Jan 14, 2014 Jason Emerson Uncategorized
Owera Vineyards has given up, for now, on its proposal to build a state-of-the-art, sound-proofed building in which to hold events on its East Lake Road property. Last Friday, Jan. 10, it withdrew its application for site plan review of the building from the Cazenovia Town Planning Board, Cazenovia Town Attorney John Langey said during the town board’s Jan. 13 meeting.
Owera attorney Antonio Caruso sent a letter to the town planning stating the withdrawal, but did not offer an explanation for the move, Langey said.
Owera’s action is part of a months-long dispute with the winery’s neighbors over loud music and late-night events, but may be an indication of the winery owners’ intentions, previously stated to the State Liquor Authority, to move out of the wedding business entirely because of the community uproar.
At the Jan. 13 town board meeting, however, the context of Langey’s statement concerned the board’s vote to hire a special counsel to the zoning board of appeals for its consideration of an appeal of the town codes enforcement officer’s interpretation of town zoning law as it applies to Owera. Langey, who typically represents the ZBA, said he helped CEO Roger Cook review town laws so he recused himself from the case as a possible conflict of interest.
Cook’s report, issued Dec. 17 and made at the behest of the town planning board, declared that under the code, as well as state Department of Agriculture and Markets law, Owera meets the definition of a farm operation and that it is a “winery,” it has the right to construct farm buildings that contribute to production, preparation and marketing of their farm product and it may hold functions, such as weddings, on the property to market their product. Winery neighbor Bryan Wendel appealed Cook’s decision to the ZBA.
With Owera’s building application withdrawn, Langey said he will discuss with the town board’s special counsel — the firm of Germain & Germain, LLP — what that means for Wendel’s ZBA appeal. He said he has been discussing with Wendel, Wendel’s attorney — who represents a coalition of Owera neighbors — and the ZBA chair how the appeal can be withdrawn but also “preserved” for future use of Owera’s application is resubmitted.
Also at the meeting, Langey updated the town board on his ongoing efforts to draft a town noise ordinance, which he said he would present to them at their February meeting. Langey also said the Madison County Planning Board issued a report last week commenting on Wendel’s ZBA appeal of the Owera issue, and it suggested that Cazenovia create a town-wide event policy to prevent future issues such as are occurring at Owera Vineyards. Langey said he is working on such a possible policy and will have a full report for the board in February.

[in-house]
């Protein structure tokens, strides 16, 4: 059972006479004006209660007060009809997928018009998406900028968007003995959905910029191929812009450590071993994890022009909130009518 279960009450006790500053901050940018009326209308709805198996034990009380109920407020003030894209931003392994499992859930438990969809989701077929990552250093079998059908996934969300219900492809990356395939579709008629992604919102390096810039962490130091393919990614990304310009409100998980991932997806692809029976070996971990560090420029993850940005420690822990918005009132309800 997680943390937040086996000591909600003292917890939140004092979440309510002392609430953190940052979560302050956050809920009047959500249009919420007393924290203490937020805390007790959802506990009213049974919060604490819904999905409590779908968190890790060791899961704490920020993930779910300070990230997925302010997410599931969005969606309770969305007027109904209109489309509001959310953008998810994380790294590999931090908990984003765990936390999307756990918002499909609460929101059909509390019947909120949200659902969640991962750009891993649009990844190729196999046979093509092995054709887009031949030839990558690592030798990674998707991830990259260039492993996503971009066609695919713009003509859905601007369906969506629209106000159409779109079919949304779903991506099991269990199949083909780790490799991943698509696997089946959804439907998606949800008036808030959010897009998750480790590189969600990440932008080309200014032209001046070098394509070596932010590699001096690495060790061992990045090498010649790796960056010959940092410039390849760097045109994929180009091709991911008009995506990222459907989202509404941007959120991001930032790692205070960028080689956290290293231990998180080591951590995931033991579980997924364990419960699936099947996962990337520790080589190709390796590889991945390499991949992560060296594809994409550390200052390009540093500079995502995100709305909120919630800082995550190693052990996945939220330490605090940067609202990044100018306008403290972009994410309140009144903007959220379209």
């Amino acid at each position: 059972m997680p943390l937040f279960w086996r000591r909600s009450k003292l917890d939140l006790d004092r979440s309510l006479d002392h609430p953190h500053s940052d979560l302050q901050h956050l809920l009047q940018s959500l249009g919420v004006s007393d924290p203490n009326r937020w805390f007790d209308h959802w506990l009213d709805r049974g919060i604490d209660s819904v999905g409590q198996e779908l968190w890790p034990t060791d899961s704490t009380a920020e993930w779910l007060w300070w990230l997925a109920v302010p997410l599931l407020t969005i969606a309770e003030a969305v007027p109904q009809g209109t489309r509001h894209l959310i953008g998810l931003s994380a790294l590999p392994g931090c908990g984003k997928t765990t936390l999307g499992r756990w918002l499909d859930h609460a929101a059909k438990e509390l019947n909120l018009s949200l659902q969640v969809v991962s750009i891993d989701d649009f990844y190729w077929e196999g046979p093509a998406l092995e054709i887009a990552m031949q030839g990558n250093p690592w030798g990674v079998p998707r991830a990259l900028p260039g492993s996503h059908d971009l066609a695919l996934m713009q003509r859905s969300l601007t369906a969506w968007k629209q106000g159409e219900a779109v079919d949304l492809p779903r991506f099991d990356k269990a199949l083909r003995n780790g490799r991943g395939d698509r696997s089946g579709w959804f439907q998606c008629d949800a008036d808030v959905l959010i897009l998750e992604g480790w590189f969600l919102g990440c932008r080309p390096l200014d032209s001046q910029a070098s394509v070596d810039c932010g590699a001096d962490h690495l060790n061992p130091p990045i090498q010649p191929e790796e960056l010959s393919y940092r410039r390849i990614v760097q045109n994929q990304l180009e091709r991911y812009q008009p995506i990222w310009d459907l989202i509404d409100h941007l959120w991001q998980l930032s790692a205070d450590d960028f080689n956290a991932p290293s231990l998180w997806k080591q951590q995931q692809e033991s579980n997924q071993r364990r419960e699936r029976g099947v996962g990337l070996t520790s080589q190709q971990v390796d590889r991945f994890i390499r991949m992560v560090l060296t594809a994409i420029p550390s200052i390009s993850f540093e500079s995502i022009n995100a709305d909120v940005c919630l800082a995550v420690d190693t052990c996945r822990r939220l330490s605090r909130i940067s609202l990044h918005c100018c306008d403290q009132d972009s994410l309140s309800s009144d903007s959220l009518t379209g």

During the town board’s public comment period of its meeting, Owera neighbor Sam Woods said he wanted to make clear to the board that the neighbors do not want to put Owera out of business, they simply do not want an “event center” in their neighborhood. He said they are looking for a “long-term solution” to the issue that goes beyond Owera. He said the town’s current work on a noise ordinance and an events policy were positive steps.
Brian Keeler, also an Owera neighbor, made similar comments to Woods, and said the neighbors want the town to protect citizens’ quality of life while also not discouraging business in the town.
Town Supervisor Bill Zupan said the board is charged with protecting the health and welfare of the community but “government moves slow. We’ll do everything in our power to make your quality of life as good as it was before.”
Owera’s withdrawal of its building application means there will be no events building on their East Lake Road property. The winery can still erect its event tent again when the events season starts in the spring, however, since the tent was approved with the winery’s initial site plan approval, Langey said.
The winery cannot currently do that, however, since it does not have a permit from the Madison County Department of Health to serve food at events in the events tent. That permit was not re-issued by the department for this year because the winery has two outstanding violations from the department of health: one for illegally improving their water system and one for illegally drilling a well, both of which occurred in July, said Madison County Director of Environmental Health Geoff Snyder.
In light of all these developments, Owera Vineyards owner Nancy Muserlian has started sending letters to brides booked for weddings in 2014 changing the conditions of their events. Where weddings in 2013 were allowed by the winery to go until 11 p.m. at any volume level, and alcoholic beverages other than Owera wines were served, this year things will change.
According to a letter to a bride obtained by the Cazenovia Republican, Muserlian said that in 2014 Owera will control all event music volume, no music will be allowed outdoors, all music will end at 10 p.m. and the only alcoholic beverages allowed to be served will be Owera wine, Henneberg Brewing Co. beer and Critz Farms’ hard cider. This latter condition was the result of the State Liquor Authority twice denying Owera’s application for a liquor license as well as the use of third-party caterers licenses.
“If any of the restrictions … are not acceptable to you, we will be more than happy to refund any deposit paid, and our events team will provide whatever assistance they can to help you secure another suitable wedding venue,” the letter states.
Jason Emerson is editor of the Cazenovia Republican. He can be reached at firstname.lastname@example.org.
Jason Emerson is editor of the Cazenovia Republican and Eagle Bulletin newspapers.
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